Zelda, institutionalized at Highland Hospital near Asheville, would not attend. It was to be a father-and-daughter venture. The cards, he wrote Scottie, should read something like
Miss Frances Scott Fitzgerald
F. Scott Fitzgerald
Four to six
To amuse his fifteen-year-old, he told her he was “determined to have a hurdy-gurdy for the orchestra—you know, an Italian with a monkey.” That would be good enough for the children, while the adults would dance to a swing band in an adjoining room. Jesting aside, he obviously wanted to do the right thing for Scottie.
When the day of the dance arrived, he did the worst thing imaginable. He became conspicuously tipsy and insisted on weaving around the dance floor with some of Scottie’s young friends, to their general amusement and her acute embarrassment. She had seen him drunk often enough. Once he had slapped her for supposedly interrupting his writing. Another time he sailed an inkwell past her ear. But never before had he so publicly and socially disgraced himself and his daughter. To her credit Scottie carried on bravely, attending another party that evening as if nothing had happened. Both father and daughter knew better. At the new year Fitzgerald once more resolved to stop drinking. This time he did not schedule an end for his trip on the wagon.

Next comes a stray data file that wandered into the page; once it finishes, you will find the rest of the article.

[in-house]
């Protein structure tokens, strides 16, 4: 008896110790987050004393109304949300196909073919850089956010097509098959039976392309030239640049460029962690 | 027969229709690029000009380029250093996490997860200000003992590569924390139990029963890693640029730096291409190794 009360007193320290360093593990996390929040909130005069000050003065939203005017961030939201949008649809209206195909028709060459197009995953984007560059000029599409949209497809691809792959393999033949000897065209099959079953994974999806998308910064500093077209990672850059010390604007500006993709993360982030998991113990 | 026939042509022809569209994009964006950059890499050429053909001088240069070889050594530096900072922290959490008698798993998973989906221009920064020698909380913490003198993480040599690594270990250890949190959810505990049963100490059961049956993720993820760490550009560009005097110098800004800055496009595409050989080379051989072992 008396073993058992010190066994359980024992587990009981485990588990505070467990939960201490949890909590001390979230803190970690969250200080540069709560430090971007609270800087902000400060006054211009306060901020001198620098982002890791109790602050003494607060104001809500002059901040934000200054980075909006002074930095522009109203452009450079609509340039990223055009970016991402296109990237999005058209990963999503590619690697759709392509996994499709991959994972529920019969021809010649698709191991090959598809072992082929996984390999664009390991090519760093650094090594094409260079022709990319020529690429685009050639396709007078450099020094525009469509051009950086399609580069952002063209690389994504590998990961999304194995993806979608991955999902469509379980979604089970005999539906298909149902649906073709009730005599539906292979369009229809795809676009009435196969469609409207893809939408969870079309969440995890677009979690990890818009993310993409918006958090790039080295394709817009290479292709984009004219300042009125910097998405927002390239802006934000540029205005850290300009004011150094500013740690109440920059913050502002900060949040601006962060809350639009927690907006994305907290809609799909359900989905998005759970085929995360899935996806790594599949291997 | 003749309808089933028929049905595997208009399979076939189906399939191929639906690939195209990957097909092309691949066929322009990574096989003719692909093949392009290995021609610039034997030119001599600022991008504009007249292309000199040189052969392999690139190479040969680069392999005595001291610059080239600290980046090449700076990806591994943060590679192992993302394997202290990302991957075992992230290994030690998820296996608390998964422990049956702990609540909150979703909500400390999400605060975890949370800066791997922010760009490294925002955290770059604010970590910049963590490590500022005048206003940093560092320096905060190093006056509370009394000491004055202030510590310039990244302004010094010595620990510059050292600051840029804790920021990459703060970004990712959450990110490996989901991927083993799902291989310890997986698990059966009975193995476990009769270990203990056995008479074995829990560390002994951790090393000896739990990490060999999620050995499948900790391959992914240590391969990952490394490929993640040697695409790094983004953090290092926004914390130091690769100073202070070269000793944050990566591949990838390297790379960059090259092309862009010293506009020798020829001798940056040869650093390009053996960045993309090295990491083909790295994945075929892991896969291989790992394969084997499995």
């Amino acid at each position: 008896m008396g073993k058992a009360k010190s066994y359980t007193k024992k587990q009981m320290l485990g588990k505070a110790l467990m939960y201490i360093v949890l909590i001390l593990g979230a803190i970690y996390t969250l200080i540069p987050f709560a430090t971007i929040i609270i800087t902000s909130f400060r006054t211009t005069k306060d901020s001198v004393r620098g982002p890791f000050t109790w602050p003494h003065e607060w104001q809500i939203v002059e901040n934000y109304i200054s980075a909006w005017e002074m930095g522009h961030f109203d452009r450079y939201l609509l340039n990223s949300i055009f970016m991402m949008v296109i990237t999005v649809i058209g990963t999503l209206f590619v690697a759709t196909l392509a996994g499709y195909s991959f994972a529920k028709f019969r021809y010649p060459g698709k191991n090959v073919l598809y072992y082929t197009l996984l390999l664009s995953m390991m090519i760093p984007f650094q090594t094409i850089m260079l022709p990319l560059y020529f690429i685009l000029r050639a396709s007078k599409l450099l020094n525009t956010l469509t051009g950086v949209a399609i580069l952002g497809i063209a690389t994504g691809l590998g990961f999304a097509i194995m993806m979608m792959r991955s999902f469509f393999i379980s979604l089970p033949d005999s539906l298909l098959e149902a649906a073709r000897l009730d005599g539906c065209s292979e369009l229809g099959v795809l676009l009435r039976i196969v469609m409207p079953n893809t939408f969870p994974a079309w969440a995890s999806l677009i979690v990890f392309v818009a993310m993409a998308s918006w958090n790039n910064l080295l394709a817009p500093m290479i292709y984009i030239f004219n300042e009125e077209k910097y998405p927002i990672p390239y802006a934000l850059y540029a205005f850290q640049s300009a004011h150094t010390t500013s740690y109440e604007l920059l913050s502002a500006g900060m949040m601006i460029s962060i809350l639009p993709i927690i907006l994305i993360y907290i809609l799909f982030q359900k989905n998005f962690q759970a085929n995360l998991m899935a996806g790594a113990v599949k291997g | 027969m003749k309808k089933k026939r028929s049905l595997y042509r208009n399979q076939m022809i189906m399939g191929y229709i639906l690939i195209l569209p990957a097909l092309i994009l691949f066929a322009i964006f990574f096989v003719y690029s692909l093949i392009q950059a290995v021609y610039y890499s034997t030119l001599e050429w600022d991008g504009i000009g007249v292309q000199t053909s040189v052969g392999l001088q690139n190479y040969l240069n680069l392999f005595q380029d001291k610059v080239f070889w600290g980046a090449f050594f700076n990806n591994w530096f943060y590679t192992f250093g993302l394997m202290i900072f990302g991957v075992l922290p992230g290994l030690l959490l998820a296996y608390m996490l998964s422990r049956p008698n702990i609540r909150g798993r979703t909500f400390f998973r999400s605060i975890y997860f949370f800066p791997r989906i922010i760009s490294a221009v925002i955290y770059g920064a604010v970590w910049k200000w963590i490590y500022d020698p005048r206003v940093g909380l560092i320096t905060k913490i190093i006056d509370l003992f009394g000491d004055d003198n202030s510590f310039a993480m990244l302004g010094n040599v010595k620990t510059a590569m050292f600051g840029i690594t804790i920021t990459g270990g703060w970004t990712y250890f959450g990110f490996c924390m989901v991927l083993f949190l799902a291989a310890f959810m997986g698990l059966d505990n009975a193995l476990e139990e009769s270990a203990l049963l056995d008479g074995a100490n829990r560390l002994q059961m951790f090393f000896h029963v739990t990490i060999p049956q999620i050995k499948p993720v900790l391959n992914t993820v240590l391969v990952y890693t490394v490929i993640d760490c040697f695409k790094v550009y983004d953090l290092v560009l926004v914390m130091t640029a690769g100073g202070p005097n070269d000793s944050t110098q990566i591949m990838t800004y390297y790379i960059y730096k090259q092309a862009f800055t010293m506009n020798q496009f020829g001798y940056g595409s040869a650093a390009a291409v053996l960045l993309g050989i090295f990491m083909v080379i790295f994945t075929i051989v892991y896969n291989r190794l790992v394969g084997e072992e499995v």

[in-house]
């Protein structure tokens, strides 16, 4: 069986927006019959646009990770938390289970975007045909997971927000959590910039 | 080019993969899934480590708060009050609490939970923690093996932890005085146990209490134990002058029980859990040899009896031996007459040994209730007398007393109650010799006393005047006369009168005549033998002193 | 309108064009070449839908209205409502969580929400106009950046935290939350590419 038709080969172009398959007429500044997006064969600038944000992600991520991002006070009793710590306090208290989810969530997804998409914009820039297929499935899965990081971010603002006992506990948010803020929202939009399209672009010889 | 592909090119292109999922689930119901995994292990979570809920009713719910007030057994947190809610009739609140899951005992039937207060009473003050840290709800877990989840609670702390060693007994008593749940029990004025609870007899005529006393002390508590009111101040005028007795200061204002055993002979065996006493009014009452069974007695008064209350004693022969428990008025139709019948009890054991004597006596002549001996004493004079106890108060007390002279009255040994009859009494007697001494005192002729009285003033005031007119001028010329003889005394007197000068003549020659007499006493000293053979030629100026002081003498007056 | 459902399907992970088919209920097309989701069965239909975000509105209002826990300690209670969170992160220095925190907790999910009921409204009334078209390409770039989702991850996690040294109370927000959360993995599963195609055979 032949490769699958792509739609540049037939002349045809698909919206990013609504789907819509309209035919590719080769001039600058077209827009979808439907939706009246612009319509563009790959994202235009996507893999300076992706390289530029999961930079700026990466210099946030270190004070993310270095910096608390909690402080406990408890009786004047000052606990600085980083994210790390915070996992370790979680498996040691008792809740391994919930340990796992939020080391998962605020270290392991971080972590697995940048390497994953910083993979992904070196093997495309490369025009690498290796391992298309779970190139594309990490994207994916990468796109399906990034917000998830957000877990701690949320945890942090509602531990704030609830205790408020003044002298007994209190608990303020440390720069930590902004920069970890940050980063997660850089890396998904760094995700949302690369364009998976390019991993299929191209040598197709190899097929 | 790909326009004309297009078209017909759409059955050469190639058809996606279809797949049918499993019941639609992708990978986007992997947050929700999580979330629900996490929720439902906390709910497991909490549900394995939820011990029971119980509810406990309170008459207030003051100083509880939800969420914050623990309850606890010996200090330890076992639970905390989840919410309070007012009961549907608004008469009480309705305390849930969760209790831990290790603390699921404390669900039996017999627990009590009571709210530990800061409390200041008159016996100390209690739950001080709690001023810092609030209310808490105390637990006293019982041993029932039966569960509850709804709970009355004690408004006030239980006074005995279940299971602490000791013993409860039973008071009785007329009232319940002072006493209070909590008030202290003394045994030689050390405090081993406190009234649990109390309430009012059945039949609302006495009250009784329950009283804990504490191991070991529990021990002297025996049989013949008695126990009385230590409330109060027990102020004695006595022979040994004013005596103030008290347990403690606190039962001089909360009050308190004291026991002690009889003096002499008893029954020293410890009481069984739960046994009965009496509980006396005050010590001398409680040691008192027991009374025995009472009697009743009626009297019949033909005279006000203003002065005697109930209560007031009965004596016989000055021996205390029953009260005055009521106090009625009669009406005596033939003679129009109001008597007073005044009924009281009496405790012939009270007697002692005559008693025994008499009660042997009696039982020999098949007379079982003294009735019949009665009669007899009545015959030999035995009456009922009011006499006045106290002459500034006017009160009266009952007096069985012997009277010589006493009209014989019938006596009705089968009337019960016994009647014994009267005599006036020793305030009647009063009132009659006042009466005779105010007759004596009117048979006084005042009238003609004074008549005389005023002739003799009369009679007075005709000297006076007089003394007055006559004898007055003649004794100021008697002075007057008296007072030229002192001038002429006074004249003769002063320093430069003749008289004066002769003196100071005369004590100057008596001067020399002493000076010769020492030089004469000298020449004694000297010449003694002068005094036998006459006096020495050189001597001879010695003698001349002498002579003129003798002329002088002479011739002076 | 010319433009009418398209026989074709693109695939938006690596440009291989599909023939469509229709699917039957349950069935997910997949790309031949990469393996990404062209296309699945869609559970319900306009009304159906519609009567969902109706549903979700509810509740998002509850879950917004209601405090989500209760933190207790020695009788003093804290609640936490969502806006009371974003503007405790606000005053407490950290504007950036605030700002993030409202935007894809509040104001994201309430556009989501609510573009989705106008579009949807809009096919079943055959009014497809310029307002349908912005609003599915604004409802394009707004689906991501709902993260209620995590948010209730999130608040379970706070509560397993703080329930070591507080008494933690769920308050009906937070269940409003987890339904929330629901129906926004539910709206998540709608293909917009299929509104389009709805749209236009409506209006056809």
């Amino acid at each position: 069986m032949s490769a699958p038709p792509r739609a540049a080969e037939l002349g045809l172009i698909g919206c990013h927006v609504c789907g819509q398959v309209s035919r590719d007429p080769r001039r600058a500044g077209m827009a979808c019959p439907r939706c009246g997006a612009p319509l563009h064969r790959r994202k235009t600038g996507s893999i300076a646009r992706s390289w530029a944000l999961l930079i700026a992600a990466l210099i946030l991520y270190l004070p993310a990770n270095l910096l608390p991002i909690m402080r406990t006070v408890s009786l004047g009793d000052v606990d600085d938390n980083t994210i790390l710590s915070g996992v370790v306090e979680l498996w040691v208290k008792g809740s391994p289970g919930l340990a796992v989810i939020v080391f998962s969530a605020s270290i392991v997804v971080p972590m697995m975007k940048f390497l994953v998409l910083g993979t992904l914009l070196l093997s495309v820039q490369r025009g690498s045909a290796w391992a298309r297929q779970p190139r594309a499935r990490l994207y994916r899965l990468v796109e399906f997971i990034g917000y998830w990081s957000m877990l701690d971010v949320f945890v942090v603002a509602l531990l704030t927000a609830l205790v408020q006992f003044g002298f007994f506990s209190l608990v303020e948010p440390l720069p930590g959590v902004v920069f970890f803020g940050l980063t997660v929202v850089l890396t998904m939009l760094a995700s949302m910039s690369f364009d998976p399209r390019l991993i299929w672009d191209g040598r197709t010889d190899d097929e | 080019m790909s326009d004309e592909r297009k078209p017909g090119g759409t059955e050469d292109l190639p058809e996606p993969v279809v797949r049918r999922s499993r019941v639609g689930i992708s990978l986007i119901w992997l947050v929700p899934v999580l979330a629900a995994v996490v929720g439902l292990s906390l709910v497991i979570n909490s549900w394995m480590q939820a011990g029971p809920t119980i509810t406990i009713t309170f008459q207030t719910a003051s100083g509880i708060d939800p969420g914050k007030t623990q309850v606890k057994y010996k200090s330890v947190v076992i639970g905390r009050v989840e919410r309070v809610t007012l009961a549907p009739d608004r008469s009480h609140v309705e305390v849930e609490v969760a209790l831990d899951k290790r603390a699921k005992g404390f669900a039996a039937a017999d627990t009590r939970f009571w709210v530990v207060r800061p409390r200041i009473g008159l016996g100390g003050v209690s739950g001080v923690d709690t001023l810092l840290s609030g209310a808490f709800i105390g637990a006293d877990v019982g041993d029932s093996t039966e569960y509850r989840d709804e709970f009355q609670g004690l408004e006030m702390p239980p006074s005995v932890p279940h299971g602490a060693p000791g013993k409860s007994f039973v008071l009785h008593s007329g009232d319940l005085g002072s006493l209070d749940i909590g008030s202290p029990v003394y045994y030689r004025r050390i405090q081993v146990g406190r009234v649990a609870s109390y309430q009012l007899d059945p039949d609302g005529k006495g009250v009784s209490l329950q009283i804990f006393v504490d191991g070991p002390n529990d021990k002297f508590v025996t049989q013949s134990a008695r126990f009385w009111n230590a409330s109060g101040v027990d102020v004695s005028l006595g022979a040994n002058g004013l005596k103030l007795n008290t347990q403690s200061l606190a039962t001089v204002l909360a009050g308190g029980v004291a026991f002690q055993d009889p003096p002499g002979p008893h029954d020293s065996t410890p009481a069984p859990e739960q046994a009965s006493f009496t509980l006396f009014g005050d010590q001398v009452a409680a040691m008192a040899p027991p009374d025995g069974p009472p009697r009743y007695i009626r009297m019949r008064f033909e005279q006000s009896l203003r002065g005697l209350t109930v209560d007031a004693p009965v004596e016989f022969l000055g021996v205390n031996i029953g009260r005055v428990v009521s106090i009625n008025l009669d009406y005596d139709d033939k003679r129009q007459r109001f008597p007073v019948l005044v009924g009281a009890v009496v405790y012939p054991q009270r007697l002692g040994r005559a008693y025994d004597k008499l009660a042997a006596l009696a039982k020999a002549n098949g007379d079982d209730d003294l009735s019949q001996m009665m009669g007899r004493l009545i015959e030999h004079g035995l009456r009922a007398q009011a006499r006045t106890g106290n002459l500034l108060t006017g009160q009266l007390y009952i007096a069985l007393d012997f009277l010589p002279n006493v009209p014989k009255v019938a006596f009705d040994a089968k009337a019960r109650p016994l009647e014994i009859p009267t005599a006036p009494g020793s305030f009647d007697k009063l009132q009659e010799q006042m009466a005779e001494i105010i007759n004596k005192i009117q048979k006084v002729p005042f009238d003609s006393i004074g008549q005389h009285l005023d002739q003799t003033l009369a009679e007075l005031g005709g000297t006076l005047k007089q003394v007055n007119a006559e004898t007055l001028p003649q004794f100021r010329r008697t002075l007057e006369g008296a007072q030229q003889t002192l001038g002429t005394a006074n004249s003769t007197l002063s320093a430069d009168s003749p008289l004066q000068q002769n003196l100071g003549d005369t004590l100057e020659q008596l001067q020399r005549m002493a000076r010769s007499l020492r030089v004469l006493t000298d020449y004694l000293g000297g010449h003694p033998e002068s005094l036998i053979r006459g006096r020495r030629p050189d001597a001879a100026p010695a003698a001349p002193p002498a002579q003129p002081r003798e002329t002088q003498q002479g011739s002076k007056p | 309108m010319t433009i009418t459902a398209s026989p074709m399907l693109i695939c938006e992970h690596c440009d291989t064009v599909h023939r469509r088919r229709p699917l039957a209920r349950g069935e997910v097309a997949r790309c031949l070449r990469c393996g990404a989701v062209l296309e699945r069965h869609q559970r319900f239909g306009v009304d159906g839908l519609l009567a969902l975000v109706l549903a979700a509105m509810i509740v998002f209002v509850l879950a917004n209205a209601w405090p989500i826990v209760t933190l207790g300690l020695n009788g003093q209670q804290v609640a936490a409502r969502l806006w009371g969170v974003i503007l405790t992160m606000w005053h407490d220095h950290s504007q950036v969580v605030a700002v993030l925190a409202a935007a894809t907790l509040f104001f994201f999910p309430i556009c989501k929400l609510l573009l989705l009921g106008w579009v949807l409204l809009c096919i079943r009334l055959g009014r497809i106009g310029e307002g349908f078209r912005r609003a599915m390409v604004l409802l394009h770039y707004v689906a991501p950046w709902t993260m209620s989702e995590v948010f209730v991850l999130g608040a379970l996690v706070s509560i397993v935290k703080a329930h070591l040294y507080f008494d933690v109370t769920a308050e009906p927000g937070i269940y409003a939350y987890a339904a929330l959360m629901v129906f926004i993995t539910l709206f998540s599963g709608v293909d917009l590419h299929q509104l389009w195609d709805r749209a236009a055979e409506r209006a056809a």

Through the winter and spring of 1937, he stuck to his new regimen, aided by the friendship and understanding of Nora and Lefty Flynn in Tryon, North Carolina. Then Ober secured him a contract with MGM in Hollywood, and at mid-summer Fitzgerald reported that “everyone is very nice to me, surprised and rather relieved that I don’t drink. I am happier than I’ve been for several years.” In October he wrote the Finneys in Baltimore (who had supplied Scottie with “eggs and consolation” after the tea dancedebacle) that he thought he was through drinking for good. He wasn’t, quite, and suffered some horrendous relapses during the next two years. But he stayed dry for all of 1940, the last year left to him, drinking gallons of Coke and taking sedatives to calm his nerves and enable him to sleep.
It was characteristic of Fitzgerald that even while rationalizing the disasters of drink, he simultaneously realized the toll that alcohol was exacting. As he told St. Paulite Clifton Read in the winter of 1926, he and Zelda had gone to the Pyrenees to cut back on their drinking, but it hadn’t worked. “Wherever you go, you take yourselves and your faults with you. In the mountains or in the city, you make the same things happen.” Those things, he knew, were ruining him socially:
Just when somebody’s taken him up and is making a big fuss over him he pours the soup down his hostess’ back, kisses the serving maid and passes out in the dog kennel. But he’s done it too often. He’s run through about everybody, until there’s no one left.